Rocketing into the future of AF


It feels like only yesterday that the ‘new’ age of anticoagulants was dawning on us – and this year has really brought their arrival. You might remember the EINSTEIN study, looking at the use of rivaroxaban in DVT, but the big use of warfarin is of course for embolic stroke prevention in AF – and here’s the landmark trial. 



Rivaroxaban, one of the new direct Xa inhibitors, has been looked at in AF before, in patients who couldn’t have warfarin, and it certainly fared better than aspirin. This trial however compared over 14,000 people, in a double blinded, double dummy, randomised controlled trial across 45 countries – wow. It was drug company sponsored however (but the trial was co-ordinated and primary analysis done without their fingers in the pie).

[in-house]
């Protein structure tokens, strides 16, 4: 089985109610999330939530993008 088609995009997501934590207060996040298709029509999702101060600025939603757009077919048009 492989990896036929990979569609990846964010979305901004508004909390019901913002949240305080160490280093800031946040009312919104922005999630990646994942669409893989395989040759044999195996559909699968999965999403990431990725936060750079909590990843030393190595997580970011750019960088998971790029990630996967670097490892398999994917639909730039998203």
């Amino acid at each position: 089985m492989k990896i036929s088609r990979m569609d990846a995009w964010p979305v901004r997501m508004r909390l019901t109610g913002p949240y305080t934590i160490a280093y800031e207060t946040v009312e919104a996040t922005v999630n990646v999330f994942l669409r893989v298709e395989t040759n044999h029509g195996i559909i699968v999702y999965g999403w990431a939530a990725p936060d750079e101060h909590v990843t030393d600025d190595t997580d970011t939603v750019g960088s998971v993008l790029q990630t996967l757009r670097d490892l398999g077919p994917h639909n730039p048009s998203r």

The primary endpoint was composite – a combination of stroke (both ischaemic and haemorrhagic) and systemic embolism. Follow up was for almost 2 years, and only 32 patients were lost to follow up. 


Results? Well, for the primary endpoint, the hazard ratio was 0.79 – certainly demonstrating non-inferiority. Overall bleeding was 0.4% higher in the rivaroxaban group, but major bleeding was less (although transfusions were more frequently required in the rivaroxaban group…) – and in particular, GI bleeding was higher with the new anticoagulant. 


One of the points to note though is that the time in the therapeutic range in terms of INR for the warfarin group was about 55%, less than that in other studies – but then again, this just adds fuel to the new anticoagulant argument. 


This is definitely a defining study when the look back on the management of AF, and is definitely going to be part of the next guideline update. Read all about ROCKET-AF, over at NEJM, here


VIA The New England Journal of Medicine
IMAGE mtshaw




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